How it Works
gdbgui consists of two main parts: the frontend and the backend
The backend is written in Python and consists of a Flask server with websocket capability thanks to the
When a new websocket connection from a browser is established, the server starts a new gdb subprocess and associates it with this websocket. This gdb process is told to use gdb's machine interface interpreter, which enables gdb's input and output to be programatically parsed so you can write code to do further processing with it, such as build a user interface.
The pygdbmi library is used to manage the gdb subprocess and parse its output. It returns key/value pairs (dictionaries) that can be used to create a frontend. I wrote pygdbmi as a building block for gdbgui, but it is useful for any type of programmatic control over gdb.
In summary, the backend is used to:
- create endpoints for the browser, including http and websocket.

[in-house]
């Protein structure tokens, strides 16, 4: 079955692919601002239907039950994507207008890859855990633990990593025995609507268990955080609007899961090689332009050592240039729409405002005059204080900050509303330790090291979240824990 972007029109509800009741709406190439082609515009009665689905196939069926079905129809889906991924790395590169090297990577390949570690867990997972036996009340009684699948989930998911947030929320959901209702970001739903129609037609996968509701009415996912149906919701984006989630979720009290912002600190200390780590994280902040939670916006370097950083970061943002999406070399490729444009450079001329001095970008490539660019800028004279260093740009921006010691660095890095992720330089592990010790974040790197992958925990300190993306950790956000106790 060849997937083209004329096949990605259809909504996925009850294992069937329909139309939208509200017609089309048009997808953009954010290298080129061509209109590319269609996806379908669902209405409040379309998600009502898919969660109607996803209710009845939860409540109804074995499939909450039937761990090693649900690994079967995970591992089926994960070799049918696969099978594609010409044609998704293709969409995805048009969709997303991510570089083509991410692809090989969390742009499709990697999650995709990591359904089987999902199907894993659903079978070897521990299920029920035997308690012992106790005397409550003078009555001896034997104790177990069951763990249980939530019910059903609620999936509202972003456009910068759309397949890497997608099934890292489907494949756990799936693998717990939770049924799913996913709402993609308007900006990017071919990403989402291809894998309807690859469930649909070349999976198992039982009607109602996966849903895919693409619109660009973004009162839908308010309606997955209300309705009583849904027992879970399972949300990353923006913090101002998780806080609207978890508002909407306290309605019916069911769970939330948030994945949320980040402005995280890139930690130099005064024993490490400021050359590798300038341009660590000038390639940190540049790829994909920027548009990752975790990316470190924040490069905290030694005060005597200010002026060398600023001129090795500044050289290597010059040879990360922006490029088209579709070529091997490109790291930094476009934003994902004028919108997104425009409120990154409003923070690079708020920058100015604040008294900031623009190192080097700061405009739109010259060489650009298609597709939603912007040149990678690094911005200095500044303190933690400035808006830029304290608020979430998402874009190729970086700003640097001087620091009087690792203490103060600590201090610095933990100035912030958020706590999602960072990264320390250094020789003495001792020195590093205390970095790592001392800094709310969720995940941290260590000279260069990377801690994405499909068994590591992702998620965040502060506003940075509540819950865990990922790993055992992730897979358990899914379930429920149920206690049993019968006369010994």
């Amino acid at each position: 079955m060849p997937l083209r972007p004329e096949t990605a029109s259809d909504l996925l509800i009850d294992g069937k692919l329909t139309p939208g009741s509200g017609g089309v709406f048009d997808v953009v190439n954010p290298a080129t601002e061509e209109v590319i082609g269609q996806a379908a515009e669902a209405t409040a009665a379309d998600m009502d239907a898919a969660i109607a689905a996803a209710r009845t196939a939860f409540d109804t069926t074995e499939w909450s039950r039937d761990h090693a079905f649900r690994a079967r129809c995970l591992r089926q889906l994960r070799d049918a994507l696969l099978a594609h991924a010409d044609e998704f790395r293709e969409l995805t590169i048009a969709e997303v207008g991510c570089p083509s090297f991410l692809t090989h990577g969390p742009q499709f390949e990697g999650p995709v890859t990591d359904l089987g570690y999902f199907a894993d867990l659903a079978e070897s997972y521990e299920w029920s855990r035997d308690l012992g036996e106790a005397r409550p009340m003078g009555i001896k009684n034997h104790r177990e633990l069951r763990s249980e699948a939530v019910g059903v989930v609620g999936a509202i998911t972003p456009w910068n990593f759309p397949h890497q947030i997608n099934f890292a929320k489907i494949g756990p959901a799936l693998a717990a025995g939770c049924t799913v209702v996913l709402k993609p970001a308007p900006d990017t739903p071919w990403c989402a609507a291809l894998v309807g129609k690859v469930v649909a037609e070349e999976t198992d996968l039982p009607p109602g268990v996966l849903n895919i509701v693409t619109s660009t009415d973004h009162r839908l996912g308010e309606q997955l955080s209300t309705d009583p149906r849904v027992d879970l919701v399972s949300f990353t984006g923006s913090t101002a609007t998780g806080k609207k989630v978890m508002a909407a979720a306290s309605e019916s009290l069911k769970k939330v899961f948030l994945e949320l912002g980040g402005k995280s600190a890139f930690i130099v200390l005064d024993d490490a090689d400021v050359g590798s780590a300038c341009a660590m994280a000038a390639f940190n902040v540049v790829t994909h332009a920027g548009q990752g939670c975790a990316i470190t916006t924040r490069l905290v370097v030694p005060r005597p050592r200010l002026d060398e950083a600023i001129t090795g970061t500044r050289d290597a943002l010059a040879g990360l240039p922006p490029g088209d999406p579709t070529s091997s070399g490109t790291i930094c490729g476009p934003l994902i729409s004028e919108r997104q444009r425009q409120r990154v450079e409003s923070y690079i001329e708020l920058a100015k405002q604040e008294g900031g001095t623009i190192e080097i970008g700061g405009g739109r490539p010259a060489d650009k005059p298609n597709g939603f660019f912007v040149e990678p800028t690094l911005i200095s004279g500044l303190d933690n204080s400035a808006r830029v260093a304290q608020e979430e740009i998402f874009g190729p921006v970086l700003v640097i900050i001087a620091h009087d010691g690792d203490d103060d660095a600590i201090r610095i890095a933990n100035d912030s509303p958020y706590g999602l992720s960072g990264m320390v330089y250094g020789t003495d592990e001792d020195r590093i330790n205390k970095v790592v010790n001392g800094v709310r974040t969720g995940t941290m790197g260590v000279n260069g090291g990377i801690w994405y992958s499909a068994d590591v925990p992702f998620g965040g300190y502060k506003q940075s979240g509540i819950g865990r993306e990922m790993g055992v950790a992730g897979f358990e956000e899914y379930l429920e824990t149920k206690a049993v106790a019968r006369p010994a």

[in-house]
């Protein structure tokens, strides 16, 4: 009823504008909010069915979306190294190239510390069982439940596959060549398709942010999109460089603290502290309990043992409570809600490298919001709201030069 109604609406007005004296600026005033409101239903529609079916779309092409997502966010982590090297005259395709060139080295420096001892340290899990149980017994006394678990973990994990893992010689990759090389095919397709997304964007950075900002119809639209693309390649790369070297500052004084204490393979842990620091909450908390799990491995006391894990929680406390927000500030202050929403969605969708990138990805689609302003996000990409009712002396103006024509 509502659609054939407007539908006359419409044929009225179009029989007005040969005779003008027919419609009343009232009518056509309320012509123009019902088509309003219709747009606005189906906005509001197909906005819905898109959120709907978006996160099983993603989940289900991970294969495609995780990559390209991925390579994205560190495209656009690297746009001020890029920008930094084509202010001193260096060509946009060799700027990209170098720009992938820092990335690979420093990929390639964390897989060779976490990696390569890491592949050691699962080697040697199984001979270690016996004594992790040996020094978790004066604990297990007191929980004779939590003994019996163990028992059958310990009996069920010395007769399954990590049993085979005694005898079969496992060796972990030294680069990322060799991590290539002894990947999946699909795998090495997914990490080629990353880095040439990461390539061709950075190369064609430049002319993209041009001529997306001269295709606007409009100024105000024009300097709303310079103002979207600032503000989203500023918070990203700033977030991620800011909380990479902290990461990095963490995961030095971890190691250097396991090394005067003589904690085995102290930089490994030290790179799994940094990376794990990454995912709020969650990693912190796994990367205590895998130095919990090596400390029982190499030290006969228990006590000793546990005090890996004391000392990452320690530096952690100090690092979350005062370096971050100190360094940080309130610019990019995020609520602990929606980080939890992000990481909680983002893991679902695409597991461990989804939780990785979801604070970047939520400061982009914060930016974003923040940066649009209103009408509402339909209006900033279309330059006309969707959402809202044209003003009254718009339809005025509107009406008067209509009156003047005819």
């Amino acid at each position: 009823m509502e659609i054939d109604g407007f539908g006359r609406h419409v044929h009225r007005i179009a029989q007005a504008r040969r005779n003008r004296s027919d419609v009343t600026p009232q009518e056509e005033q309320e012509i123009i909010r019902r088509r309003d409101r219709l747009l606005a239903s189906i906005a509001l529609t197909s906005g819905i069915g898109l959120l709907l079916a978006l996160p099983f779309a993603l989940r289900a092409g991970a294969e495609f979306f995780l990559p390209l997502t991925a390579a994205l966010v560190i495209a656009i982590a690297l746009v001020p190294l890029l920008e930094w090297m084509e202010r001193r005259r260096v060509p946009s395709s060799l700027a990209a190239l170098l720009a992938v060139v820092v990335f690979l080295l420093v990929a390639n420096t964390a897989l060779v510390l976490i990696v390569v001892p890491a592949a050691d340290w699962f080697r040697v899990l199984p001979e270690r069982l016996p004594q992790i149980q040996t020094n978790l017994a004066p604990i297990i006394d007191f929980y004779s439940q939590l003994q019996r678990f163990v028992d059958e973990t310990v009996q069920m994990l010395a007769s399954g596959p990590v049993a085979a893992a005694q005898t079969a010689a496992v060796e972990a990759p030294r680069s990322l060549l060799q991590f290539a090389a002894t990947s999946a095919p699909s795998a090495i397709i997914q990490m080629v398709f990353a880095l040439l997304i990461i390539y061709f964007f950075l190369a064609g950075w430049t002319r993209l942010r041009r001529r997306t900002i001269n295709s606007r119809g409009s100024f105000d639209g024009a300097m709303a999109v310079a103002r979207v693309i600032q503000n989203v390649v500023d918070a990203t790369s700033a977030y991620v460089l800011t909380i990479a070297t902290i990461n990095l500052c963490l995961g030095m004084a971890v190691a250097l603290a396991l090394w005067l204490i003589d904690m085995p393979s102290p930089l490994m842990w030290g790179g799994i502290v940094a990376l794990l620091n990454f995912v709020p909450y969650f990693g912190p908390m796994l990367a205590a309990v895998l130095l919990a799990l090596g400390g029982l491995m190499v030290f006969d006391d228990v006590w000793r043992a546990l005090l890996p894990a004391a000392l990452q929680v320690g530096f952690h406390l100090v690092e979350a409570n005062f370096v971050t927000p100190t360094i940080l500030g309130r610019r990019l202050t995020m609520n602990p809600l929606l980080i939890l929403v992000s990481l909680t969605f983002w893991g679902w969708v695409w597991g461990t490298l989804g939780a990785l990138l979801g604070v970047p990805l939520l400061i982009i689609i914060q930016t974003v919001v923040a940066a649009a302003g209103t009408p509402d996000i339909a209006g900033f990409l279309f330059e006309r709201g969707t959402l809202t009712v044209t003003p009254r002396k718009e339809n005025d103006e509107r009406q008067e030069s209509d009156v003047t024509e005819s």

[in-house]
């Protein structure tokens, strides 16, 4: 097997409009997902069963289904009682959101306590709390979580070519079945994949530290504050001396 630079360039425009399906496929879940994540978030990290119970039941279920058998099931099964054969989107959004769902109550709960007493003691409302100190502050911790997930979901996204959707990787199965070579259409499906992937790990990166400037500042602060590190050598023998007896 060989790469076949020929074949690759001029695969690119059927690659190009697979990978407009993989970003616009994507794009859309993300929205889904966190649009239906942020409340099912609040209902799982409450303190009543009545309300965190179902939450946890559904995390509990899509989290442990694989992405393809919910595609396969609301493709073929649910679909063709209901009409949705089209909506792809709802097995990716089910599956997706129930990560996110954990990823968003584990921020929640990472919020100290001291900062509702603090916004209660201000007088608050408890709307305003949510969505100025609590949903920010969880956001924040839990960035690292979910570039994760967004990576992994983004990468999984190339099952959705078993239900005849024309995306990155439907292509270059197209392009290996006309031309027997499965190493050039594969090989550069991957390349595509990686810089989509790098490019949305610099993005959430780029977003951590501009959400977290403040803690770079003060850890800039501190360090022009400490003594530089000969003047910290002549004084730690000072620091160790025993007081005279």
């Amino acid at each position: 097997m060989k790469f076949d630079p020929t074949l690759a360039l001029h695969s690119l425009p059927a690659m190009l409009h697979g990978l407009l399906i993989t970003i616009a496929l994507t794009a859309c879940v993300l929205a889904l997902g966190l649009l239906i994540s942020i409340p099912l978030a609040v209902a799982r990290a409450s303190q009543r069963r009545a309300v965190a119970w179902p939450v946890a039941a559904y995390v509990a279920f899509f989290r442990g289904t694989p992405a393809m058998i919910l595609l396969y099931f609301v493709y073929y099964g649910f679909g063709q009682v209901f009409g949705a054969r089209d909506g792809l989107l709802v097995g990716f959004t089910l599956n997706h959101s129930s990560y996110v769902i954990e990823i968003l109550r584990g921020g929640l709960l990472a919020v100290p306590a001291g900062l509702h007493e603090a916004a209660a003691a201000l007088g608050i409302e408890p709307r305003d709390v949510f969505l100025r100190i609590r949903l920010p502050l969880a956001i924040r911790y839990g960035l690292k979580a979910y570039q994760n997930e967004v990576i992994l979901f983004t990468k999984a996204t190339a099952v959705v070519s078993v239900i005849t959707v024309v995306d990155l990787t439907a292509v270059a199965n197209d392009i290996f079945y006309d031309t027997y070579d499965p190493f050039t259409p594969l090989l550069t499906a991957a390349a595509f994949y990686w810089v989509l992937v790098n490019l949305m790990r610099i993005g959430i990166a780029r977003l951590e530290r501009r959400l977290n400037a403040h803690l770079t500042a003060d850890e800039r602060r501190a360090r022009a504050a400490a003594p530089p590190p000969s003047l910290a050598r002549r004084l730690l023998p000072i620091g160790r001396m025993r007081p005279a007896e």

- The server can access the operating system and do things like read source files or send signals to processes.
- create a managed gdb subprocess and parse output with pygdbmi
- spawn a separate thread to constantly check for output from the gdb subprocess
- forward output to the client through a websocket as it is parsed in the reader thread
As the browser receives websocket messages from the server, it maintains the state of gdb, such as whether it's running, paused, or exited, where breakpoints are, what the stack is, etc. As this state changes, React performs the necessary DOM updates.
In summary, the frontend is used to:
- Convert key/value pairs of gdb's machine interface output into a user interface
- Maintain the state of gdb
- Provide UI elements that can send gdb machine interface commands to gdb